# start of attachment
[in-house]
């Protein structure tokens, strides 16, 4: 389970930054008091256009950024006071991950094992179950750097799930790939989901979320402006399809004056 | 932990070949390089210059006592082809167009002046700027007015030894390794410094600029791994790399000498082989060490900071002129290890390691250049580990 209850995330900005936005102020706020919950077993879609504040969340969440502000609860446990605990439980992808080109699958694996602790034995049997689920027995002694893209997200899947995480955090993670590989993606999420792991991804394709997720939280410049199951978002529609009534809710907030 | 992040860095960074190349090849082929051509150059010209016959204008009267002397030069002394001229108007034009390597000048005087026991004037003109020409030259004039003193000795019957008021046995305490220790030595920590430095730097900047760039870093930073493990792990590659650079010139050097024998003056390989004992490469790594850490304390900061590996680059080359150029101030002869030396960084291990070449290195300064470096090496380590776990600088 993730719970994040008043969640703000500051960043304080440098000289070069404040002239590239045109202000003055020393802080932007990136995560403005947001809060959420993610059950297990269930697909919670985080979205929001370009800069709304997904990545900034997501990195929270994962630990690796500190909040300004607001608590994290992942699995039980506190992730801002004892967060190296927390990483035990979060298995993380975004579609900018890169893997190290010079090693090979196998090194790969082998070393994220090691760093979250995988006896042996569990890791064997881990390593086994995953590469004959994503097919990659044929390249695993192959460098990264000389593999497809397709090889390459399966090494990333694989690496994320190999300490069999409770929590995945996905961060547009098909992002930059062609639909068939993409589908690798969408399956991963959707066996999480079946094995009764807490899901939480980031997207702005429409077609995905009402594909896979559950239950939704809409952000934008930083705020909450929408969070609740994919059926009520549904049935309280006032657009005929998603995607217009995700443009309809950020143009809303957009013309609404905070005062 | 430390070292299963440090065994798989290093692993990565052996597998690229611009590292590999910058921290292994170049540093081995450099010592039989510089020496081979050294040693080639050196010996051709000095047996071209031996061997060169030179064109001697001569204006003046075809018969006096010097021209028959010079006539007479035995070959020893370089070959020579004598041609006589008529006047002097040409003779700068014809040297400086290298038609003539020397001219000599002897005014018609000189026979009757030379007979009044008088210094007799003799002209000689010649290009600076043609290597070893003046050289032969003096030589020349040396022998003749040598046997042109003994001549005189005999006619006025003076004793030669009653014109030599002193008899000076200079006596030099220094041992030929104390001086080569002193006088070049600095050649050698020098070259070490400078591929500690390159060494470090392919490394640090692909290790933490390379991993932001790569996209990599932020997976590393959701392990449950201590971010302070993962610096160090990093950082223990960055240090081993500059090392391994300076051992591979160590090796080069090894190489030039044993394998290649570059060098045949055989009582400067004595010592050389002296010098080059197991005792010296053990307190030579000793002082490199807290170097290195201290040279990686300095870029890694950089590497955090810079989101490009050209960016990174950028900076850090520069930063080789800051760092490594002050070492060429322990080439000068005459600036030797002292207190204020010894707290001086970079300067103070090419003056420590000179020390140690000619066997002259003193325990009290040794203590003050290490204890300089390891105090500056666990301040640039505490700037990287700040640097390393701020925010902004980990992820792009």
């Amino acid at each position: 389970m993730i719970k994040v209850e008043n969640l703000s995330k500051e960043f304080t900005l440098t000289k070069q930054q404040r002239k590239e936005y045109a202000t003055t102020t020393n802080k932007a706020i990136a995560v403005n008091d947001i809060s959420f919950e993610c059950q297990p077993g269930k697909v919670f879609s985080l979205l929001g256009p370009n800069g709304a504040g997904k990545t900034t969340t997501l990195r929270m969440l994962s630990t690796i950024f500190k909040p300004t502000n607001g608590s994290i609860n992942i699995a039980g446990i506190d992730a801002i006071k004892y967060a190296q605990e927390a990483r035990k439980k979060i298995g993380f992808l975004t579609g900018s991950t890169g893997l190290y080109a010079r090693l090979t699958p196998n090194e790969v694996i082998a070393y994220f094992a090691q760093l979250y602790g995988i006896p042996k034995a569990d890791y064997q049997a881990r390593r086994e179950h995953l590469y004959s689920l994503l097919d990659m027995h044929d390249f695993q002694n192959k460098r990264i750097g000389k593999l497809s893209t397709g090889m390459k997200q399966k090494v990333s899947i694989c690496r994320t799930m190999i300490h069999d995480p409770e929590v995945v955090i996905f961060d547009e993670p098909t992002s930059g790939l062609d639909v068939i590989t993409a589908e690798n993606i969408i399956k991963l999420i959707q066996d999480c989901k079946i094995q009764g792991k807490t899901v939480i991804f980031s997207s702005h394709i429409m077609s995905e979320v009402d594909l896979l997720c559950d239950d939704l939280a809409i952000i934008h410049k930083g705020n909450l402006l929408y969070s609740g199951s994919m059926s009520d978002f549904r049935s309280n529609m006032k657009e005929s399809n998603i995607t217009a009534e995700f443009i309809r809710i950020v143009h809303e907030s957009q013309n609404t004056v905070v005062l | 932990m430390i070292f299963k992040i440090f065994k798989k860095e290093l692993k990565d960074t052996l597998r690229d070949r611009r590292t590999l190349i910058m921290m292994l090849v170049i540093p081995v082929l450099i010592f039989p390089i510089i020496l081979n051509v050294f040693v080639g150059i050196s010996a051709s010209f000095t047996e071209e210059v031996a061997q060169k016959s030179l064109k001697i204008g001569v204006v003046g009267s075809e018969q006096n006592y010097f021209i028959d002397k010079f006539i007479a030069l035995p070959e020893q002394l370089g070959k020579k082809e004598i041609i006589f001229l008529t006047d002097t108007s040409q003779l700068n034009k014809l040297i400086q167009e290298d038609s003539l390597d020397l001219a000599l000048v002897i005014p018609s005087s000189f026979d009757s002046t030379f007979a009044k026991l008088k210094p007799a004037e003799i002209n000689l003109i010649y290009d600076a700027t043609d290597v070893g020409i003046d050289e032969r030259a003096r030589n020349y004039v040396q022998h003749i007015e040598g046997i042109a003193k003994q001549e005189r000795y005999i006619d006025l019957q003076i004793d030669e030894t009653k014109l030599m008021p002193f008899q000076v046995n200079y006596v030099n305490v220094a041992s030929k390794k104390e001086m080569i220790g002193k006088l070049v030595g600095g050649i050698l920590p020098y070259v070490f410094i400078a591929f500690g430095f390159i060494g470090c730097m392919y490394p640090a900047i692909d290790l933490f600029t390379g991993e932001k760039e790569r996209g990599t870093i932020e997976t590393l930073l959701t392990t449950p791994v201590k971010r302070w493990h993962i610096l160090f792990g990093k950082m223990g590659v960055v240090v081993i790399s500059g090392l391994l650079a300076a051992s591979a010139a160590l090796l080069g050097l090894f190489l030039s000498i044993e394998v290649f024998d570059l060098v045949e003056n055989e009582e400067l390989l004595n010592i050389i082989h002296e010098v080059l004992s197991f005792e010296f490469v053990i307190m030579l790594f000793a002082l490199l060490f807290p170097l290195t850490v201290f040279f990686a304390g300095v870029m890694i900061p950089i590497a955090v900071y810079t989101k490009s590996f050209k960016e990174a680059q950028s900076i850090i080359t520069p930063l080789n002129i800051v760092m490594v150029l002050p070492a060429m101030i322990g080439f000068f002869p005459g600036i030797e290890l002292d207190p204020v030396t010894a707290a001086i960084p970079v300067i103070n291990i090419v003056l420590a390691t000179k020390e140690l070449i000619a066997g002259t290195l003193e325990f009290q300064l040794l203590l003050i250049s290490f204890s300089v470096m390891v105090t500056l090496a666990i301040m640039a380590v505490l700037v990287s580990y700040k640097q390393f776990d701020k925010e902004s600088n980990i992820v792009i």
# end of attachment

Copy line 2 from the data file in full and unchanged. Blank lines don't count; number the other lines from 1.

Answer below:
């Protein structure tokens, strides 16, 4: 389970930054008091256009950024006071991950094992179950750097799930790939989901979320402006399809004056 | 932990070949390089210059006592082809167009002046700027007015030894390794410094600029791994790399000498082989060490900071002129290890390691250049580990 209850995330900005936005102020706020919950077993879609504040969340969440502000609860446990605990439980992808080109699958694996602790034995049997689920027995002694893209997200899947995480955090993670590989993606999420792991991804394709997720939280410049199951978002529609009534809710907030 | 992040860095960074190349090849082929051509150059010209016959204008009267002397030069002394001229108007034009390597000048005087026991004037003109020409030259004039003193000795019957008021046995305490220790030595920590430095730097900047760039870093930073493990792990590659650079010139050097024998003056390989004992490469790594850490304390900061590996680059080359150029101030002869030396960084291990070449290195300064470096090496380590776990600088 993730719970994040008043969640703000500051960043304080440098000289070069404040002239590239045109202000003055020393802080932007990136995560403005947001809060959420993610059950297990269930697909919670985080979205929001370009800069709304997904990545900034997501990195929270994962630990690796500190909040300004607001608590994290992942699995039980506190992730801002004892967060190296927390990483035990979060298995993380975004579609900018890169893997190290010079090693090979196998090194790969082998070393994220090691760093979250995988006896042996569990890791064997881990390593086994995953590469004959994503097919990659044929390249695993192959460098990264000389593999497809397709090889390459399966090494990333694989690496994320190999300490069999409770929590995945996905961060547009098909992002930059062609639909068939993409589908690798969408399956991963959707066996999480079946094995009764807490899901939480980031997207702005429409077609995905009402594909896979559950239950939704809409952000934008930083705020909450929408969070609740994919059926009520549904049935309280006032657009005929998603995607217009995700443009309809950020143009809303957009013309609404905070005062 | 430390070292299963440090065994798989290093692993990565052996597998690229611009590292590999910058921290292994170049540093081995450099010592039989510089020496081979050294040693080639050196010996051709000095047996071209031996061997060169030179064109001697001569204006003046075809018969006096010097021209028959010079006539007479035995070959020893370089070959020579004598041609006589008529006047002097040409003779700068014809040297400086290298038609003539020397001219000599002897005014018609000189026979009757030379007979009044008088210094007799003799002209000689010649290009600076043609290597070893003046050289032969003096030589020349040396022998003749040598046997042109003994001549005189005999006619006025003076004793030669009653014109030599002193008899000076200079006596030099220094041992030929104390001086080569002193006088070049600095050649050698020098070259070490400078591929500690390159060494470090392919490394640090692909290790933490390379991993932001790569996209990599932020997976590393959701392990449950201590971010302070993962610096160090990093950082223990960055240090081993500059090392391994300076051992591979160590090796080069090894190489030039044993394998290649570059060098045949055989009582400067004595010592050389002296010098080059197991005792010296053990307190030579000793002082490199807290170097290195201290040279990686300095870029890694950089590497955090810079989101490009050209960016990174950028900076850090520069930063080789800051760092490594002050070492060429322990080439000068005459600036030797002292207190204020010894707290001086970079300067103070090419003056420590000179020390140690000619066997002259003193325990009290040794203590003050290490204890300089390891105090500056666990301040640039505490700037990287700040640097390393701020925010902004980990992820792009």